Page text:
The National Portrait Gallery has put together an exhibition with some of the most iconic shots of Audrey Hepburn. A selection of more than 70 images from legends such as Avedon, Irving Penn and Cecil Beaton, that spell out what a huge movie and fashion icon she still is.
Her pretty face has been (and still is) one of the most reproduced images in history. But it’s also true that we never get tired of her. She is a symbol of the beautiful hand-in-hand history of fashion and film. The sleeveless black gown she wore in 1963’s Breakfast at Tiffany’s gave birth to the little black dress and is perhaps one of the most iconic images of fashion in film.
Audrey started her career moving to London from Holand in 1948. She started dancing in nightclubs and working as a model for Crookes Lacto-Calamine creme. One of those nightclubs in West End was Ciro’s, the place to be in that era. There she participated in Petite Sause Tartare y Summer Nights and got her first roles in British films. It’s been 65 years from then and, coincidence, coincidence…what was once the Ciro space is now part of the National Portrait Gallery.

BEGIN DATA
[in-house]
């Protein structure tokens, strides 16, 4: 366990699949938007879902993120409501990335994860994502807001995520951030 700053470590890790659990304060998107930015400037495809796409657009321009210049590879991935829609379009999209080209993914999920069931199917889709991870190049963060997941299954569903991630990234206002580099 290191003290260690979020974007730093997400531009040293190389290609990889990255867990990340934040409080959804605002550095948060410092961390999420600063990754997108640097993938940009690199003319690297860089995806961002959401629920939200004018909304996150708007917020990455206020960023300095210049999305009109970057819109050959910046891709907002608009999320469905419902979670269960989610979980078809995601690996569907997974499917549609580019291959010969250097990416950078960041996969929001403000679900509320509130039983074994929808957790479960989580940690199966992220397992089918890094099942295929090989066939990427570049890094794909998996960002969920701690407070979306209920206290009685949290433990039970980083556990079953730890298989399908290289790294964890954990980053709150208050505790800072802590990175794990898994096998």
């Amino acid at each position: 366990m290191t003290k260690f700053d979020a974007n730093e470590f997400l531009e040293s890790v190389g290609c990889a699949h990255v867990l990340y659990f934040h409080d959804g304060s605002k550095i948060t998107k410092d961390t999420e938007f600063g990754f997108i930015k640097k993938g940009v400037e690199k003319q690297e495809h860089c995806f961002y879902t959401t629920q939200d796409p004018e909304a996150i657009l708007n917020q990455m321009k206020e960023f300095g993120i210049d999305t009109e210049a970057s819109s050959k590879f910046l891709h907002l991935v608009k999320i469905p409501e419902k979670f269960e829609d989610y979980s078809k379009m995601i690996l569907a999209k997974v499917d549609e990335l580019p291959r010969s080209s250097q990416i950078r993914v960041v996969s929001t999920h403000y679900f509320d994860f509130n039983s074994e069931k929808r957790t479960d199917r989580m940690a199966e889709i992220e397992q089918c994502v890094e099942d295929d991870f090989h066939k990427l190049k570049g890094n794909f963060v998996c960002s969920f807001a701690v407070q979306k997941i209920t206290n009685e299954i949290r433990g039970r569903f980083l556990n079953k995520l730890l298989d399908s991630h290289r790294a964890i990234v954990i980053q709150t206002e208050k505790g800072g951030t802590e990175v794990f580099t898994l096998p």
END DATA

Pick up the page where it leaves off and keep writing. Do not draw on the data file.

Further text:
Her sons, Sean Hepburn Ferrer and Luca Dotti have given 35 images of their personal collection to the exhibition, with some never seen shots like a 13 year old Audrey practicing Ballet. The oldest is a portrait of her when she was nine, and the most recent, a session with Steven Meisel, in 1991.
Richard Avedon, Cecil Beaton, Angus McBean, Irving Penn o Norman Parkinson are some of the other great creative minds who have immortalised her. Here are some of our favourite portraits from the most innocent, sweet and photogenic star.
Photographed by Phillippe Halsman for Life, 18 July 1955 issue
Photographed by Richard Avedon, New York, 18 December 1953
At a Givenchy dress fitting in Rome, 1959
Photographed by Vincent Rossell in Charade.
Photographed by Robert Wolders during a Unicef mission to Sudan, 1989
Photographed by Irving Penn in Paris for American Vogue, for the November 1951 issue.
Photographed by Bob Willoughby with her fawn, Ip, in Gelson’s supermarket, when filming Green Mansions, 1958
In a studio portrait to promote Funny Face, 1957
The exhibition Audrey Hepburn: Portraits of an Icon will be shown at the National Portrait Gallery from tomorrow until 18 October 2015.